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How to steal

“Art is theft.” ---- Pablo Picasso

May I suggest a good read? "97,196 Words Essays" by Emmanuel Carrère. One of the many articles tell a story of a man pretending to be a doctor and working in the World Health Organisation (WHO), but in reality, he dropped out of medical school in the second year. The amazing thing is that he did a great job to get all the knowledge he needed to be the one he was pretending to be. He lived a double life for more than 20 years without anyone noticing it, including his wife, who had known him since they were teens and his friends who work in the health sector. None questioned his duplicity.

His life didn't end well, neither was his family. This story triggered this post because I admired that he was the person he pretended to be, except for his title. If I were to do the reverse-engineering of this story, it could be a story of a man finally becoming the person he has been pretending to be after 20 years.

In Austin Kleon’s book “Steal like an artist”, the author emphasizes the point that nothing is entirely original. When I was an art student, we always start by copying the paintings from the album at the beginning of the journey because copying is a means of learning. Same for practising instruments, we follow the channels of our favourite musicians and mimic the techniques they use. However, copying is not plagiarism. Plagiarism is trying to pass someone else’s work off as your own. Copying is about practice, a learning experience that sparkles better work.

Wellington Harbor 丨 Kun Lu

For individual development, “fake it ‘till you make it” is probably the best advice I can give as a motivation for execution. If you want to be a designer, ask a real designer about their daily routine. Then, go through the routine by yourself. If I want to be an excellent Thai boxer, I won’t solely look at how my favourite Thai boxer fight in the ring. I will look at his daily training routine and do the same training routine as similar as I can. Drinking the same coffee brand as my favourite Thai boxer will not help me become an excellent Thai boxer.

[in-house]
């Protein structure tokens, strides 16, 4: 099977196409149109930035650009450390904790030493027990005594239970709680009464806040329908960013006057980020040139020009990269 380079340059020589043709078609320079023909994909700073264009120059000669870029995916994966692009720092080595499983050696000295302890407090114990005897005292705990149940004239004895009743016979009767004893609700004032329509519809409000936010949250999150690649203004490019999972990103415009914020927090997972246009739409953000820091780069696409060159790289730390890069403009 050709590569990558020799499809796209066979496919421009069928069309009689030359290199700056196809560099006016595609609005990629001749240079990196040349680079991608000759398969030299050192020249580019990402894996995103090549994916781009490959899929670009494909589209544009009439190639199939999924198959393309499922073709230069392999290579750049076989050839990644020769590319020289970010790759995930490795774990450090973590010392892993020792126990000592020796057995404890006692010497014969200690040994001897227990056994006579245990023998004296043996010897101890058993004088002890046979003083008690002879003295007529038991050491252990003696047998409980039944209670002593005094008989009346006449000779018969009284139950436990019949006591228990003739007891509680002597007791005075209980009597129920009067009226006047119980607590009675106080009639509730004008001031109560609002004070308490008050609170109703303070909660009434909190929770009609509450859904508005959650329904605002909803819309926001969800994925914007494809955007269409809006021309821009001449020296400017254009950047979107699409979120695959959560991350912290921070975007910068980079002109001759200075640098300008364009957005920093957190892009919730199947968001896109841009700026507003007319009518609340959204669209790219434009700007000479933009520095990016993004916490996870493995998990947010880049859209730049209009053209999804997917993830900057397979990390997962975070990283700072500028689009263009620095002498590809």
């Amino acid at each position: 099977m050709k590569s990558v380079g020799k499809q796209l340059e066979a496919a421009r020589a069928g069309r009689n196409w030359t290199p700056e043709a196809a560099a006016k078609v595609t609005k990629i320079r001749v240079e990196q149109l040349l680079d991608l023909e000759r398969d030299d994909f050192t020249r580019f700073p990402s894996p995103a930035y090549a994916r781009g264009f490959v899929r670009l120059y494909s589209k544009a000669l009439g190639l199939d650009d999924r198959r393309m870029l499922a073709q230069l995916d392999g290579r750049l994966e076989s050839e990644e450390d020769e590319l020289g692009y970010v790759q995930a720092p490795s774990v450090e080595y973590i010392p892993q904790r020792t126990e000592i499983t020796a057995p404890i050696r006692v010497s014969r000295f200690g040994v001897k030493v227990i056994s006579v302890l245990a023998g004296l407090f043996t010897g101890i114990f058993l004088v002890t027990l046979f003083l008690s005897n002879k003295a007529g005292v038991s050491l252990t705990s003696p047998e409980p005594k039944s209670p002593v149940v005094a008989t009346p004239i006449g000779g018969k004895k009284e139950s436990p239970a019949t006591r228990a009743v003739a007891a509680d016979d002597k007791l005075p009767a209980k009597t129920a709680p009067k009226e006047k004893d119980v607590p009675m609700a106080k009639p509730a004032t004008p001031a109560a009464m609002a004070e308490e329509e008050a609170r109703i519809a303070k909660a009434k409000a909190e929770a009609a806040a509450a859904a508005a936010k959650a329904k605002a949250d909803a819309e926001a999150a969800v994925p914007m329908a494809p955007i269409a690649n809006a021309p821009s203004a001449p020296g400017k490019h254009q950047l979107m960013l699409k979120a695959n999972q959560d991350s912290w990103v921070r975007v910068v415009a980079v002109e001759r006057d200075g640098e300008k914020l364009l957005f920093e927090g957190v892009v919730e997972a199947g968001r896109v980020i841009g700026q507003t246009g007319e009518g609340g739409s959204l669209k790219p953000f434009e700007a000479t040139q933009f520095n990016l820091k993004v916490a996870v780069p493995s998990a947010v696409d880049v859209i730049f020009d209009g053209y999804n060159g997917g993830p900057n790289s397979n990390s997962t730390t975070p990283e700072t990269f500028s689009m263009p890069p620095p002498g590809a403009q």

For business development, there is a handy technique called benchmarking. Benchmarking is a technique that managers can use to enhance the performance of their team or company by studying successful rivals, making comparisons, and initiating improvements. For example, the world of Formula 1 motor racing is highly competitive, with just fractions of a second making the difference between winning and losing. Reducing the time taken during pit stops is therefore critical. In 2012, it took the best teams around 2.4 seconds to change all four wheels on a racing car. This time has since been reduced dramatically, partly by teams meticulously studying what the fastest ones are doing and how they are doing it. Today, four wheels can be changed in less than 1.9 seconds.

Nevertheless, the benchmarking technique comes with a pitfall for organisations. On the one hand, managers tend to be selective in what they should learn from the benchmarks. For example, a business can be copying the performance management framework of the benchmark companies but ignoring the resources and systems that support the framework. On the other hand, corporate strategy can also be distracted by copying activities that do not align with their competitive advantages. That being said, benchmarking should be a technique that helps organisations improve their business model and operation, not becoming their benchmarks.


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